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Journal of No. 118


September 8th, 2010

Julian Comstock: A Story of 22nd-Century America, by Robert Charles Wilson @ 03:29 pm

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Hey, remember that Canadian author who wrote that science-fiction-y book about a dystopian future America in which religious nuts gain control of the country? No, this ain't your mother's Handmaid's Tale, but rather Robert Charles Wilson's Julian Comstock.

In a future after all the easy oil is gone, Wilson posits that technology regresses to roughly a 19th century level -- taking a different tack from The Windup Girl, where biological technology takes over for cheap-energy technology. Various calamities and political unheavals are largely taken as read, and the clerics of the Dominion wield extensive political power in an American of haves (aristos) and have-nots (indentured servants). In something of a literary device, the Dominion has banned books of the 20th and 21st centuries, allowing only wholesome fiction from the 19th century to flourish alongside its own religious treatises. Having been brought up in this sort of pseudo-Victorian milieu, the characters of the novel use diction more evocative of 150 years ago than 150 years from now, giving the book something of an alternative history feel rather than an alternative future feel. The America of the 22nd century also seems to owe a bit to the political maneuvering of Imperial Rome, where generals and armies can make or break a president.
Our titular hero is the President's nephew, whose father was assassinated by the President for being too popular. Julian, not wishing to follow in his father's footsteps, has been hiding out in the provinces, but fate has a way of bringing him to prominence. Much of the book sets the stage and follows his adventures through wartime against the Mitteleuropans in Labrador and almost-inevitable rise to political fame. The story is narrated by Julian's exceedingly naive friend, Adam, who becomes a celebrated author for his memoir of Julian's campaign. There is some deft writing as we see through situations that are opaque to Adam.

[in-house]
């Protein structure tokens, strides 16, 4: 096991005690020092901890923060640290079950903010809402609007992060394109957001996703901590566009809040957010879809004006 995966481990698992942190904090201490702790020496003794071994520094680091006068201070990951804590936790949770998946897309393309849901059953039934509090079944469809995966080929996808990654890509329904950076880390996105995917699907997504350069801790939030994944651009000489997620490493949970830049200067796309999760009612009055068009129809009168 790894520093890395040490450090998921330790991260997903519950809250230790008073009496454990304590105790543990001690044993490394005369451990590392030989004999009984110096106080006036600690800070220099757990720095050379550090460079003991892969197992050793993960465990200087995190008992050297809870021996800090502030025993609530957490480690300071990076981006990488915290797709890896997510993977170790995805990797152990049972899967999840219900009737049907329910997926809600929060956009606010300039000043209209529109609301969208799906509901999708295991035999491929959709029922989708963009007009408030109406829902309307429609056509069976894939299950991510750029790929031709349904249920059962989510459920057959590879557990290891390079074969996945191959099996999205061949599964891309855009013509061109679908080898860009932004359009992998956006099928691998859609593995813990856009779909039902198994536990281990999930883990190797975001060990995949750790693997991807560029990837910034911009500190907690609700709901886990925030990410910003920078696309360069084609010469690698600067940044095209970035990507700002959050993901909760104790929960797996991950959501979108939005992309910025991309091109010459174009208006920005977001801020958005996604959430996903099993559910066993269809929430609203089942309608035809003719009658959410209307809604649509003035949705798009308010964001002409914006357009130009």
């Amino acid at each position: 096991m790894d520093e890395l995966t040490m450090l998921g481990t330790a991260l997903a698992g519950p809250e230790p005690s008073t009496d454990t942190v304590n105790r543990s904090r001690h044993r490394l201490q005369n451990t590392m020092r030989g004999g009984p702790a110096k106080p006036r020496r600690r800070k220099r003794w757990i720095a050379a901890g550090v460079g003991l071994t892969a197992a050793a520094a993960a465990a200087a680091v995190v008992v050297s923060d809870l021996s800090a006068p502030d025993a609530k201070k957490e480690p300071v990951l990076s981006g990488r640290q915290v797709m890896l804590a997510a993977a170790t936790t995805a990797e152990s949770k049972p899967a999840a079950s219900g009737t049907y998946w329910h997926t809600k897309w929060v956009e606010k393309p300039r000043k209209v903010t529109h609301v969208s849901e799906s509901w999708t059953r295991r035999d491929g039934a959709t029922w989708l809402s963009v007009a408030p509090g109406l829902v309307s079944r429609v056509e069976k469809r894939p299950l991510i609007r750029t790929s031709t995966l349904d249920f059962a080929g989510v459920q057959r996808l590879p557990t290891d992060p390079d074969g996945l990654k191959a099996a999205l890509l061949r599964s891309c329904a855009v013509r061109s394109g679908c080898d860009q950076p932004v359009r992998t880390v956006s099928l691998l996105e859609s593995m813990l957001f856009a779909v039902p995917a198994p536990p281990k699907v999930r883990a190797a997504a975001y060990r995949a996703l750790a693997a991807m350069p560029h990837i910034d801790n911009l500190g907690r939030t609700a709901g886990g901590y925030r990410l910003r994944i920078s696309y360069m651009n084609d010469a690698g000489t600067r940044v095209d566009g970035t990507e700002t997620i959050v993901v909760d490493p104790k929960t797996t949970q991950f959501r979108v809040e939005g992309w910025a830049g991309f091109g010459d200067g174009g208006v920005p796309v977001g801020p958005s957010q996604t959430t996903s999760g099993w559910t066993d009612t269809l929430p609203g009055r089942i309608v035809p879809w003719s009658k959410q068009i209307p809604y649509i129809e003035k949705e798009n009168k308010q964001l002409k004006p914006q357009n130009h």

Once the scene changes to the nation's capital -- New York -- the book turns toward the tragic and more serious. I found the ending somewhat unsatisfying, as events and decisions rush abruptly toward tragedy in defiance of sense. Which is not to say all is gloom and doom; there are elements of humor as well. Julian takes it upon himself to make a film of the Life of Charles Darwin, working from non-Dominion-approved texts, naturally. Finding Darwin's life somewhat devoid of the proper drama for a film, Adam helps to provide the adequate spice: "The attending crowd of Aesthetes and Apostates was not easily impressed, but cheering broke out among them, and triumphant shouts when Darwin pierced the Pirate Captain with his sword."
America, Fuck Yeah!
On the whole, very enjoyable, well-realized, and clever. But inasmuch as I can't really see the future of that world occuring, it does not serve as a cautionary tale or social critique in the way that The Handmaid's Tale does. And Julian suffers in that comparison, at least as far as being a great work of litrachoor.
 
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From:freudinshade
Date:September 8th, 2010 10:49 pm (UTC)
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Was this originally a shorter work (short story or novella)? It sounds remarkably familliar in it's characters and, to some degree, content but I know I haven't read it.
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From:essentialsaltes
Date:September 8th, 2010 10:55 pm (UTC)
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From:freudinshade
Date:September 8th, 2010 11:38 pm (UTC)
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Thanks. That sounds about right.

Journal of No. 118